Browsing named entities in Rebellion Record: a Diary of American Events: Documents and Narratives, Volume 2. (ed. Frank Moore). You can also browse the collection for William Barker or search for William Barker in all documents.

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Holland. Company G.--Wounded--First Lieut. Thomas S. Hamblin, in the leg. Privates Edward Sweeney, Benjamin Taylor, (all taken prisoners,) Henry Lansing. Missing--Henry Hedge, Thomas H. Kerr, Patrick McGinn, William H. Millett, Charles J. Rydecker, George Wright, (all supposed to have been taken prisoners.) Company H.--Killed--Private John Orman. Wounded--Norton Schermerhorn, slightly; Luthur L. Mills, both arms shot off, (a prisoner;) Hugh F. Dunnigan, in leg, (a prisoner;) William Barker, in leg; John Robson, in neck; John Hallam, slightly in head; Robert F. Robertson, badly bruised; Isaac Richie, slightly in leg; George B. Stevens, slightly in the back; Robert F. Robertson, badly bruised; Menzo W. Hoard, leg bruised; John Welsh, slightly in hand. Missing--Privates William Ross, John Lamphier, (supposed prisoners.) Company I.--Killed--William E. Straight, First Sergeant; Fourth Corporal, John McBride, and Charles H. Cooper. Wounded--Sylvanus Greer, Theodore Hami
e Seventy-first; took a short cut across the fields, when the cavalry galloped up and arrested me. They took me back to the hospital, where, during the confusion, I managed to conceal myself under a blanket, which was saturated with blood. Col. Barker, of the Virginia cavalry, then galloped up, and ordered all the unwounded prisoners to be driven to the Junction. I should think there were about 50 prisoners in all at that point. They left me, supposing I was wounded. A guard was left t Cornelius, Col. Martin's servant, who was wounded while assisting the colonel to dismount, also died. Mullen, Second Rhode Island, and two of the Seventy-first, whose names I do not know, were found dead next morning. Gen. Beauregard and Col. Barker came up about 7 1/2 o'clock that evening with 150 prisoners of different regiments, most of whom were Fire Zouaves. He stopped and inquired how our wounded were getting along, while the prisoners were driven towards the Junction by the cavalr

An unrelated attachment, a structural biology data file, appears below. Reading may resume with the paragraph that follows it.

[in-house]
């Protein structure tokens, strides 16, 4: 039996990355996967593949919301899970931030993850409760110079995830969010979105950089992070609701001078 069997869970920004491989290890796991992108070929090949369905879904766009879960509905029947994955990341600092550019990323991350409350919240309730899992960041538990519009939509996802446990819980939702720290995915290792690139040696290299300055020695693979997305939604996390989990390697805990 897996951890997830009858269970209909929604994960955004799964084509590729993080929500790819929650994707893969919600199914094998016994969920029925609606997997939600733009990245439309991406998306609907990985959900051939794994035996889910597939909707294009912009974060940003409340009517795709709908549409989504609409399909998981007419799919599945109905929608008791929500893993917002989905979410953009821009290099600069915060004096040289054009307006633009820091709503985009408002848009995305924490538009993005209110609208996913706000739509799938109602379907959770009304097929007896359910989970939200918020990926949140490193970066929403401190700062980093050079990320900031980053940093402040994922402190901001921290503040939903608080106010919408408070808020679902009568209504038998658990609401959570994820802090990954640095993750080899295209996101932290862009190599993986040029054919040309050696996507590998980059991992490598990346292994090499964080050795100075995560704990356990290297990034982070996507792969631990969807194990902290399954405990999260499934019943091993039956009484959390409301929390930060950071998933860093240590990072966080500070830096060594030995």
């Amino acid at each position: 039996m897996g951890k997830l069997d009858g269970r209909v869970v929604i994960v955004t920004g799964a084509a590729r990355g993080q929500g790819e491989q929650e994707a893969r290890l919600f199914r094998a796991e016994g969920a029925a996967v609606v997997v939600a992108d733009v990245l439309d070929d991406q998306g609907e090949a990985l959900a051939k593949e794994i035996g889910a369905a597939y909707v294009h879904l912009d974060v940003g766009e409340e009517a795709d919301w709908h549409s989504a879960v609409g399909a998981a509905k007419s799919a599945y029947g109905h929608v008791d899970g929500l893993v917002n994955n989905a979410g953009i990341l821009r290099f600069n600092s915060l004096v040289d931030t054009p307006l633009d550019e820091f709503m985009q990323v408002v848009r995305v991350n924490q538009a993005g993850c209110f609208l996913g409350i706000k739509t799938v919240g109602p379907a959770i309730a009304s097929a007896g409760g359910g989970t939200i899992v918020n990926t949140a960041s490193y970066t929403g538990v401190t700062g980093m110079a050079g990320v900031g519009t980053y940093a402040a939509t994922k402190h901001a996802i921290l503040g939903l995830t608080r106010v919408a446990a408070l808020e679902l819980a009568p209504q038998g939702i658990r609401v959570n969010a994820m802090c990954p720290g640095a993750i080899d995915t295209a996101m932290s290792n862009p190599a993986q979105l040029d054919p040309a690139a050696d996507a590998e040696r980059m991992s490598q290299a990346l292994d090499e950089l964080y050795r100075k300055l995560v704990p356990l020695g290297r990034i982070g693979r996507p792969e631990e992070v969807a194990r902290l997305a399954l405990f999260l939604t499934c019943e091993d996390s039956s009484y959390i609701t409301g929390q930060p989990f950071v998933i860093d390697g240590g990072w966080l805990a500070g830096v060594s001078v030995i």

l this was taken, and against that the legion, as a forlorn hope, was led. In their first charge they had advanced to Henry's house, and were passing through the garden, when Col. Hampton was shot down. Without his further orders they were confused. Thus, Lieut.-Col. Johnson had fallen, and Capt. Conner, of the Washington Light Infantry, senior captain, led them back to form them; retiring under cover of the hill, they found the Seventeenth Virginia regiment, Col. Withers, and through Adjutant Barker, proposed that he should join them, which he did. They formed their line of battle; Capt. Conner led the legion. They tore down upon the enemy through a storm of balls. They reserved their fire until within a certain distance of the enemy. With a single volley they swept the guns of men and horses. The infantry sustaining them gave way before the charge of bayonets, and raising their colors over one, and not knowing in exactly what form to assert a priority of claim to the other, Ca